I just wanted to acknowledge that the book itself was, in its way, stumbling toward ideas that we take for granted. Also, in the wake of it, there were incredible and important evolutions in that thought. I wanted to create a world where you could put people in conversation intergenerationally — talk across history and through history. Expand on the themes that were already an impression on the original text itself. The idea of giving her mother character felt like an opportunity to acknowledge just how much history exists in the 20th century.
In my obsessing over those archives, there’s an interesting thing you pick up on, which is she had originally conceived of this book as a part of the Patternist series. It seems like Dana was supposed to be a descendant of Doro. She made this choice because she felt that there was something more commercial about this book, to lop it off from her science fiction proper work.
In the process, she chose to seemingly make Dana an orphan in the style of Clark Kent/Superman. She becomes obsessed with this idea of genealogy and inheritance — how you as an individual differ from your kin, in terms of personality, values, and morals. I want to walk that choice back for her and think about how this was originally conceived of as a story — for lack of a better phrase — something akin to an inherited trauma or epigenetics.
Another departure from the book is Kevin (Micah Stock) and Dana’s relationship. They’re married in the book, but on this show, they’re not. Back when this book was published, interracial marriage — only just a few years prior — in some states was illegal. Having that marriage was an important focal point in their character dynamic. So why did you decide to remove that from the series?
I wouldn’t say I removed the idea of marriage from the series. I will say that we’ve walked back into their relationship. You’re the first person to bring this up. There was a very radical act in putting that sort of marriage at the heart of this book. The culture has evolved enough to recognize that we’re supposed to root for these people and that there’s no sense of danger inherent in this sort of representation.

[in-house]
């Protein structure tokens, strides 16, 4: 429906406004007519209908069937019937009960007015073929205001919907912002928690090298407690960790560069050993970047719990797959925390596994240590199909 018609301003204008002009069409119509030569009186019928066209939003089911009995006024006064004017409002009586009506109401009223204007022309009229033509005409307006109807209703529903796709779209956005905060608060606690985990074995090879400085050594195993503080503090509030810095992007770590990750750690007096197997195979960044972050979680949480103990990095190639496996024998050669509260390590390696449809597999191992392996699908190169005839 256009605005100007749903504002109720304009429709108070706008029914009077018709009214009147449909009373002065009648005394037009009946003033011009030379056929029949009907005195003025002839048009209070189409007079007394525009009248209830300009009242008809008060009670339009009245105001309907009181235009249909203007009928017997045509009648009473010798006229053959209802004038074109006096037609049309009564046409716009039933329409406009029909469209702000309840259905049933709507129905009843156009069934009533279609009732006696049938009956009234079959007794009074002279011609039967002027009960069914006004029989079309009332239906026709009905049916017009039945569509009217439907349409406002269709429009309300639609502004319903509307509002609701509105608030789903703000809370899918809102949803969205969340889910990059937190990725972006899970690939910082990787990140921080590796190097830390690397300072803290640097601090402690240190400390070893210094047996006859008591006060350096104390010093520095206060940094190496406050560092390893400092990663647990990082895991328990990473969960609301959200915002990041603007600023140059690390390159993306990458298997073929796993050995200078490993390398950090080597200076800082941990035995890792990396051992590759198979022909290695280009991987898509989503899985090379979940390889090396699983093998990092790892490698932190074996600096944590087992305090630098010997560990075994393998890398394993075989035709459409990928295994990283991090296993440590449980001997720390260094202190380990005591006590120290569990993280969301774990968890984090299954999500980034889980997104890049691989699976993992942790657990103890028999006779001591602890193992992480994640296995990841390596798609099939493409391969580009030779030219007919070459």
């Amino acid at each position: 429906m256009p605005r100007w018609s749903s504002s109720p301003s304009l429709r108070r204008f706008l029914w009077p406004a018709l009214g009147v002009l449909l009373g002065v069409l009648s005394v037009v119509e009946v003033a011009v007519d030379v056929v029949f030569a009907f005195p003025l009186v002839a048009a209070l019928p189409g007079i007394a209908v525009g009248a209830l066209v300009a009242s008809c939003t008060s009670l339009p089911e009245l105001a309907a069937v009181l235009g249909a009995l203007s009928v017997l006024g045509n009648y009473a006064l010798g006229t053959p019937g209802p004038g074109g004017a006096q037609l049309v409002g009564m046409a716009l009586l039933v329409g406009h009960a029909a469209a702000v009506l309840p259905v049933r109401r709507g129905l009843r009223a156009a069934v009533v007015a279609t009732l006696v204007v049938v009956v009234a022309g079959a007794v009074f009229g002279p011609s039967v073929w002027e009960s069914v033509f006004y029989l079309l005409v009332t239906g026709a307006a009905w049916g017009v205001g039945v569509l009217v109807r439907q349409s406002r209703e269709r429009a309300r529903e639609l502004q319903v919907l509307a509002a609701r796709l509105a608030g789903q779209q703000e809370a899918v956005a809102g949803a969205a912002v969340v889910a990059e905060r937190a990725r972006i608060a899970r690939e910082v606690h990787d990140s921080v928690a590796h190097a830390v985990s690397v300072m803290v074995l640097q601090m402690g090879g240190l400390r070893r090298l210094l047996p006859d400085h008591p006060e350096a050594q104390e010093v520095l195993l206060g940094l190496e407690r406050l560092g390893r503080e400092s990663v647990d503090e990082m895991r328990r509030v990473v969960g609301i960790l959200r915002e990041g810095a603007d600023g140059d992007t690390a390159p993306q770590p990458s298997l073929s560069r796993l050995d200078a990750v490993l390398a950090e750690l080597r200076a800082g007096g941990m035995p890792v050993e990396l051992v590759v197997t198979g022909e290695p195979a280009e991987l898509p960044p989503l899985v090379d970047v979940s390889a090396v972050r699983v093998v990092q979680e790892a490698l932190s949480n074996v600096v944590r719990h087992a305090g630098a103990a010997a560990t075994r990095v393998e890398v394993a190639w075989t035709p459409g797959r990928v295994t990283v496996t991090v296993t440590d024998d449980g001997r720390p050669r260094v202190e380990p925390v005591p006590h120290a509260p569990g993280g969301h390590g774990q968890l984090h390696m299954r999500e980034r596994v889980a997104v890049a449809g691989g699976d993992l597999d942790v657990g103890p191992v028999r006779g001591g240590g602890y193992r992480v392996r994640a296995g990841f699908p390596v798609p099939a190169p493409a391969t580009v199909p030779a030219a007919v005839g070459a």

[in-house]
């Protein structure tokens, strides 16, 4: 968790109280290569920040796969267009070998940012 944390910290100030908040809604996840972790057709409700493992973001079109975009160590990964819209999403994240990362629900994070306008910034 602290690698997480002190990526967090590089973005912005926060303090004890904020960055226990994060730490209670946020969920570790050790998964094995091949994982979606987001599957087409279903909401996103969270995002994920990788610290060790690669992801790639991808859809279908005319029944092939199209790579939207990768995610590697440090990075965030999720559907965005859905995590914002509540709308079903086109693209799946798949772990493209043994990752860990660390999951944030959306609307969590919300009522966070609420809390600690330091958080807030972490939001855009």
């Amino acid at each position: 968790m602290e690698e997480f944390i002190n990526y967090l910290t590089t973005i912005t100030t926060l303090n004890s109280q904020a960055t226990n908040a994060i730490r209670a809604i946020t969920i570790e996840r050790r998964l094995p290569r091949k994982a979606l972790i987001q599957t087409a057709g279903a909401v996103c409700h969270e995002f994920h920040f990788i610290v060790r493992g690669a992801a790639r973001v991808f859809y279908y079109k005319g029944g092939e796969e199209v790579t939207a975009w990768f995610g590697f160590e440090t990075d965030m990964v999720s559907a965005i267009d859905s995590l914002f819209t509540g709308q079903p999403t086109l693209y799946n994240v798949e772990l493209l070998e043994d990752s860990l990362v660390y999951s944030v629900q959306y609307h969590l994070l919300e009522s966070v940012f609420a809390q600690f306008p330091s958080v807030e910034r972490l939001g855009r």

Since we’re in 2016, what could be a sort of radical attempt at this moment? I think it’s trying to build a very thorough, convincing, challenging, and complex racial relationship before our very eyes. I want them to have this sort of high-stakes relationship that makes sense. So I liked that we’re adding this extra dimension to that relationship between Kevin and Dana. I want people to debate their relationship. I want people to understand the reality of why they’re still around.
Episode 2 of the series is aptly titled “Sabina”, a slave who has a medical condition. While she’s not a significant character in the series, the episode is named after her. I was curious to know what the reasoning was behind that.
If you notice, all of the episodes are named after people. There’s a broader conversation to be had about who gets to be the center of the story and who gets dismissed or is expendable. It’s about calling attention to Sabina and what happens to Sabina because, in drama, you’re taught that character is action. I think that’s a tension that, hopefully, we notice.
This interview has been condensed and edited for clarity.
FX’s Kindred is a limited series that will premiere exclusively on Hulu Tuesday, December 13, 2022.
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Jamie Broadnax is the creator of the online publication and multimedia space for Black women called Black Girl Nerds. Jamie has appeared on MSNBC's The Melissa Harris-Perry Show and The Grio's Top 100. Her Twitter personality has been recognized by Shonda Rhimes as one of her favorites to follow. She is a member of the Critics Choice Association and executive producer of the Black Girl Nerds Podcast.